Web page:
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Public Health

Public HealthEveryday cancer kills 1,500 U.S. citizens, totaling 547,500 Americans in a single year and rising. Over 800,000 people die in the U.S. each year from cardiovascular disease and strokes, which are also a leading cause of serious long-term disability. The American Heart Association estimated that stroke cost the country about $53.9 billion in 2010. Other health problems include less immediately life threatening, but nonetheless quite costly challenges such as obesity, stress and anxiety, smoking, binge drinking, ADHD, and physical impairment. Change advocates are arguing for a shift from healthcare models that are practitioner-centric towards a more patient-centric system that focuses on prevention and behavior improvements.

Games are being utilized to teach patients about the nature of their health conditions, manage their wellness plans, and guide them to healthier, more connected and enjoyable lives.

The White House has already used games for challenges around youth obesity and multiple agencies are exploring the intersection of games and brain plasticity to drive a variety of health outcomes.  There are also a host of games being designed by commercial game companies to improve health.  Some of these gamify healthy eating habits, others focus on dispositional change, and still others offer simulations of complex health and safety strategies to help mitigate, for example, the spread of viruses. Games are also being used to help drive breakthroughs in cures for diseases.  For example, one group of gamers playing a crowd-sourced protein-folding game (Foldit) helped unlock the structure of a protein that helps cause AIDS, a protein that the scientific community had been unable to unlock for over a decade.  Games and technology are changing the doctor-patient relationship in every aspect from records management to symptom assessment to the delivery of preventive and corrective procedures.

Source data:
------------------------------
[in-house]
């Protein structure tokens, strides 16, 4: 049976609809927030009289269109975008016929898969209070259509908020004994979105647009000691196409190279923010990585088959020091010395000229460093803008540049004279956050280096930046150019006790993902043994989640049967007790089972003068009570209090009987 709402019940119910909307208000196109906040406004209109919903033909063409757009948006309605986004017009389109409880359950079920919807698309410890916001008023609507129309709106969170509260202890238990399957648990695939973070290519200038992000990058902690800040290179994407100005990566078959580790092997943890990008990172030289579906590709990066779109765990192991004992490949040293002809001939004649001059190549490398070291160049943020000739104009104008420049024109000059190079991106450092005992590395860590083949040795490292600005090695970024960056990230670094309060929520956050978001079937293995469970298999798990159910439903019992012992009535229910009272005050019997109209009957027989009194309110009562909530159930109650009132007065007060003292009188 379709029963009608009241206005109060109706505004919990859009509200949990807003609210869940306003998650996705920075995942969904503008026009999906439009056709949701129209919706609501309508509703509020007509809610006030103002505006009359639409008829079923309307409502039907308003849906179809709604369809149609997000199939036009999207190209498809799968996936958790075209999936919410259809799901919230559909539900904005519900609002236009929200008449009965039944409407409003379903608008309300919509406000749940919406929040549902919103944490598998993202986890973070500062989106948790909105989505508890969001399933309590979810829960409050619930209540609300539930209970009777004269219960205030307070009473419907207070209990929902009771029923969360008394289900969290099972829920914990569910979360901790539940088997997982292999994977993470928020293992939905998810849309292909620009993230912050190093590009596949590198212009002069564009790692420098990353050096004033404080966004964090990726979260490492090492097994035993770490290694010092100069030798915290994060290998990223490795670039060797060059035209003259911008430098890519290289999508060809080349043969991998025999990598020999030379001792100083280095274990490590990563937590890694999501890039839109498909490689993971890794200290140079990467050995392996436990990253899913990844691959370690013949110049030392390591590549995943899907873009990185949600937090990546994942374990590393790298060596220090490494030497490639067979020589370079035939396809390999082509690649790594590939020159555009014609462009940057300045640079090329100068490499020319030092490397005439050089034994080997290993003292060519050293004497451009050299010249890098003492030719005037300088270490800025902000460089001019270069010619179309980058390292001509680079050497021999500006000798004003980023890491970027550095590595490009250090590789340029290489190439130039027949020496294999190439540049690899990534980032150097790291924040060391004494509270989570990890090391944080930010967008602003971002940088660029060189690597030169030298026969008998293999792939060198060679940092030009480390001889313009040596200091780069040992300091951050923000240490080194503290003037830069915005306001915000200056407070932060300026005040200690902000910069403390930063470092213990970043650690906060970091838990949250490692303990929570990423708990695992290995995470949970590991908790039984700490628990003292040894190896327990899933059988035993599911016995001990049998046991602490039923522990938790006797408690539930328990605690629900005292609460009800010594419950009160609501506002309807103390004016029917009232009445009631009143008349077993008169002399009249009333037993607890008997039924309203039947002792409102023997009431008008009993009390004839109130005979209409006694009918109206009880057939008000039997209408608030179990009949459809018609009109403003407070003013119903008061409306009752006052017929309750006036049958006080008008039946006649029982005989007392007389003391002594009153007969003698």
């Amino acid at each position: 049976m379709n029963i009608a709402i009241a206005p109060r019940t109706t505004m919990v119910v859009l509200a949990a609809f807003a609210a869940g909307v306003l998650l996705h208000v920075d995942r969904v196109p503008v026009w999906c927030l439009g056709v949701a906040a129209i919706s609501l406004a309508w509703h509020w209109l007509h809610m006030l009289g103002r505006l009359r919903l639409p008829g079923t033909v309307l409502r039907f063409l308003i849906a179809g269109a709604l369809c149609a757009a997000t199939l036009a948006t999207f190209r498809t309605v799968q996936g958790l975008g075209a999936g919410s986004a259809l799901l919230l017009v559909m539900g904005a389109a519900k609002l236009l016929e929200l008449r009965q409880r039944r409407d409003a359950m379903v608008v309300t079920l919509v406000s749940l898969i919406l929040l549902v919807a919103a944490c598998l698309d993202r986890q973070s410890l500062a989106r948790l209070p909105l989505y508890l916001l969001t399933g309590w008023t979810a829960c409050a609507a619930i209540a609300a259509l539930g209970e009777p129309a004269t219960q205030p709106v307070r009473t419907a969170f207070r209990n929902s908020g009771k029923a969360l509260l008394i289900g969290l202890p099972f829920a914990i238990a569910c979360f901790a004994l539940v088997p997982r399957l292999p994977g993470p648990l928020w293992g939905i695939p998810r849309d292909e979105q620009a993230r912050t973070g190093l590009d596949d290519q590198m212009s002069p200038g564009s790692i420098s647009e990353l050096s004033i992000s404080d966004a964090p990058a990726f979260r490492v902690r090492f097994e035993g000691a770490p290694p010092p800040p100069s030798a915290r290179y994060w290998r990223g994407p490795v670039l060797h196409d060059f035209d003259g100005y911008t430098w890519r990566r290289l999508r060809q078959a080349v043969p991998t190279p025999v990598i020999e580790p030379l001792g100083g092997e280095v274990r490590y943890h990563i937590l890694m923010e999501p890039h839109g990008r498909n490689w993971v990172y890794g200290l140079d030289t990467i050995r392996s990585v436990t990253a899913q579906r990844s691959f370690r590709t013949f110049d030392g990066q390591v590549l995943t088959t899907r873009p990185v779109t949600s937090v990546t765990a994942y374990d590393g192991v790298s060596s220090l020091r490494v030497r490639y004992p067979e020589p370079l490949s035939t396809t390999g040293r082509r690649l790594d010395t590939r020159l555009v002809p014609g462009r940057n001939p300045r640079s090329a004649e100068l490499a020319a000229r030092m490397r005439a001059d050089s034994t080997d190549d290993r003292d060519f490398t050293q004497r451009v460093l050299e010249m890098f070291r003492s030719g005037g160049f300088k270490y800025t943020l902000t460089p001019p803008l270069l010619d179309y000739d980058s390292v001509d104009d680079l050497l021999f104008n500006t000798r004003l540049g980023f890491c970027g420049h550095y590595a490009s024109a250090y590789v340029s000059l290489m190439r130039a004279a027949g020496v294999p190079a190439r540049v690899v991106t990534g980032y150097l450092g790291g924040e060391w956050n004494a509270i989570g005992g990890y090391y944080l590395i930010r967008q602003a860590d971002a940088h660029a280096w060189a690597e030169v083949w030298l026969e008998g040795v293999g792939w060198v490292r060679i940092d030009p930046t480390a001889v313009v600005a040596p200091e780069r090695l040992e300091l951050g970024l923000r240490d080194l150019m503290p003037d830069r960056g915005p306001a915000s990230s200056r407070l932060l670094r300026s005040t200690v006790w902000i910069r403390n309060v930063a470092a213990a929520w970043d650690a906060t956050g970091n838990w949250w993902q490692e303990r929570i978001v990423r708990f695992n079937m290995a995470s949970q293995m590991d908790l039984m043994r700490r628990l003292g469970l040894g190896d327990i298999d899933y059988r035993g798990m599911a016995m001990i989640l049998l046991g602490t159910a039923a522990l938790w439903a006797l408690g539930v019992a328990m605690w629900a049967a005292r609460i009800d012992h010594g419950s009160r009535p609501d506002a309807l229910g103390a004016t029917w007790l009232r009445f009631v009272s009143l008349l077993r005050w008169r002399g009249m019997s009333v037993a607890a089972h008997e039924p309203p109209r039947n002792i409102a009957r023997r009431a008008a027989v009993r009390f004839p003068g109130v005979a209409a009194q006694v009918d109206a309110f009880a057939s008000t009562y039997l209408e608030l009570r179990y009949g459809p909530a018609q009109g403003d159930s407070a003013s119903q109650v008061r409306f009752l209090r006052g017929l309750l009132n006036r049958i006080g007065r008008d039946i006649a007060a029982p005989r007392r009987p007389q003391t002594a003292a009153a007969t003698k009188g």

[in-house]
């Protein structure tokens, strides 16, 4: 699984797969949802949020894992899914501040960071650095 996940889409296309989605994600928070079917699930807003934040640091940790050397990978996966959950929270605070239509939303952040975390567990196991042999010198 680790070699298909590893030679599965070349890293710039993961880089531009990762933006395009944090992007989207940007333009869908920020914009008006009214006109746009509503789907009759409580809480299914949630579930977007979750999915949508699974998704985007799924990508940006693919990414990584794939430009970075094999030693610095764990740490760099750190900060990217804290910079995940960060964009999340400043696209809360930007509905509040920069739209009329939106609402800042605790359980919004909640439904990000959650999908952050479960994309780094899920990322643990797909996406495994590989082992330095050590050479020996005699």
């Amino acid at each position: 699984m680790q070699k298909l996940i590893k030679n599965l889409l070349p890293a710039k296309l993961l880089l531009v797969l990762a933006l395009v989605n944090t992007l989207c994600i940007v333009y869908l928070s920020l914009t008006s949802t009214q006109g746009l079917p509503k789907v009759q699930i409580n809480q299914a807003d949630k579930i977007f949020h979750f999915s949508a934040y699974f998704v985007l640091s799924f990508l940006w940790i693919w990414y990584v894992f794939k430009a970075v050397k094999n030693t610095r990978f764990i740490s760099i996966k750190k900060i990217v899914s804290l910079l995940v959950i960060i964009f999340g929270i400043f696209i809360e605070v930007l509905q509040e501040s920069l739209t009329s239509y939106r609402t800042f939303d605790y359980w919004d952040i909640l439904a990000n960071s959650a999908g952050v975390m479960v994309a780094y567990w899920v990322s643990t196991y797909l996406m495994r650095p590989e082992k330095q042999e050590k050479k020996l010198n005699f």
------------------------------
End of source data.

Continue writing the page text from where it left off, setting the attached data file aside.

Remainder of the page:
How can we most effectively use games to improve public health? Can crowd-source games that call on the collective intelligence of all citizens provide insights into some of the nation’s largest health problems—whether unlocking the structure of proteins or producing policy recommendations regarding how to respond to an epidemic? Can we use games to increase brain functioning or to change unhealthy patterns?

*Public Health Icon: “Genetics” symbol by  symbol by Jack Biesek, Gladys Brenner,  Margaret Faye, Healther Merrifield, Kate Keating, Wendy Olmstead, Todd Pierce, Jamie Cowgill, Jim Bolek, from The Noun Project collection.